Spain’s Policia Nacional, in late January and early February, arrested three suspected hackers for hacks that targeted two spyware-for-hire companies. Both companies, Hacking Team and Gamma International created and sold malware, spyware, and communication interception tools to law enforcement—exclusively—for years on end. In 2015 and 2014, a hacker breached both companies. One hacker, Phineas Fisher, claimed responsibility for the hacks and data dumps. After local media started publishing news of the arrest, rumours spread that one of the arrested individuals was none other than Phineas Fisher.
The National Police arrested two individuals in Barcelona, Spain, and one 33-year-old man in Salamanca. News outlets in Spain quickly reported that the man from Salamanca was Phineas Fisher, the hacker behind both the Hacking Team and Gamma International breaches.
According to the former front page of the Gamma Group’s website, the company offers services to national and state intelligence:
“The Gamma Group of companies, established in 1990, provides advanced technical surveillance, monitoring solutions, and advanced government training, as well as international consultancy to national and state intelligence departments and law enforcement agencies.”
Gamma International sells one of the most advanced forms of government-used interception sites on the market today: FinFisher Suite. The site of hacking tools contains Trojans capable of infecting an entire internet cafe to scope out every user connected to the network. The malware installed by the FinFisher Suite is though, if not impossible to remove one it’s logged its way into both mobile devices and desktop computers.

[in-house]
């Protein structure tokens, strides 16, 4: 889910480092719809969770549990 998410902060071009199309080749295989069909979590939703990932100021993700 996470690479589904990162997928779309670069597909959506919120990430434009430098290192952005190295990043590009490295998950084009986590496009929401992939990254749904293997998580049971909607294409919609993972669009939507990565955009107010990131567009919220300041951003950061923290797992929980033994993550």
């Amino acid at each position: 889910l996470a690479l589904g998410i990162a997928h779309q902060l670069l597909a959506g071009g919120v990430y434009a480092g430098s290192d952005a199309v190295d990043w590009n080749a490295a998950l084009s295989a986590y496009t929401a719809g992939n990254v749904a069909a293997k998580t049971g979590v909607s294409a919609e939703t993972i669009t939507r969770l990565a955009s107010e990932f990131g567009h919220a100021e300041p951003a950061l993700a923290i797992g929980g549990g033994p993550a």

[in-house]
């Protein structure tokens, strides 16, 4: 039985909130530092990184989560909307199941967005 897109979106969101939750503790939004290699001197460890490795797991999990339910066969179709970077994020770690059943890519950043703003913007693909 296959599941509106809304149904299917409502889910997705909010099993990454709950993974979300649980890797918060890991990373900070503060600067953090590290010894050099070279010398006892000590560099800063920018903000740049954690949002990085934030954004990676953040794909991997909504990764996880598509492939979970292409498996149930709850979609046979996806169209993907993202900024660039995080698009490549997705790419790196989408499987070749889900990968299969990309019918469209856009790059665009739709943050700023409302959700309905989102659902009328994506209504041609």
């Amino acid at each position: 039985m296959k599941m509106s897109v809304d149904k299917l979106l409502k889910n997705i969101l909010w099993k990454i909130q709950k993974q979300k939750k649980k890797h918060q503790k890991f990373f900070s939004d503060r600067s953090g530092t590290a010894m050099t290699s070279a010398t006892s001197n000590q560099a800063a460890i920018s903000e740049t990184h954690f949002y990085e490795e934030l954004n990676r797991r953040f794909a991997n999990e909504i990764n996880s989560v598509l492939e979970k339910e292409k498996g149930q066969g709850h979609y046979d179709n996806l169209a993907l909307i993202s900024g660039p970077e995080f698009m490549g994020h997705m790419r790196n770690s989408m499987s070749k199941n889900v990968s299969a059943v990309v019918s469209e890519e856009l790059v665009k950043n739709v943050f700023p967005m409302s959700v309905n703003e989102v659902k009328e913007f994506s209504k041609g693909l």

Like many pieces of malware today, including those used in and by the general public, the code deployed by FinFisher allows remote access and control over the infected user’s machine. According to surveillance.rsf.org:
“The software is said to be able to bypass common methods and anti-virus detection. It can listen in to Skype talks, chats and encrypted emails and is even able to turn on a computer’s microphone or webcam remotely. With FinFisher technology, it is even possible to gain access to encrypted files on a hard drive. Those Finfisher-features are promoted by the firm in different advertising videos.”
One of the programs, pulled straight from the company’s own hotfix PDF, went into even greater detail:
“[FinSpy] Collects information about the Wireless Networks in the area. The module can be configured to turn on the Wireless Network card installed in the system if it’s turned off, collect the data and turn it off again. If configured on the Master, the core system can make online lookups to associate the collected Wireless Network information with Polar coordinates and display them on the map.”
Phineas Fisher leaked information from the Hacking Team in 2015 but the breach carried a less significant impact. Gamma International, at the time of the 2014 breach, already faced scrutiny from the media and non-cooperative law enforcement.
Just hours after the arrest and claims made by local news outlets, an entity using Phineas Fisher’s email address sent an email to an unnamed source who, in turn, sent the email to Motherboard. The entity wrote, “I think the Mossos just arrested some people that retweeted the link to their personal info, or maybe just arrested some activist/anarchist people to pretend they are doing something.” Presumably, according to news updates across the web, Fisher is alive and well—and free. Only time will tell.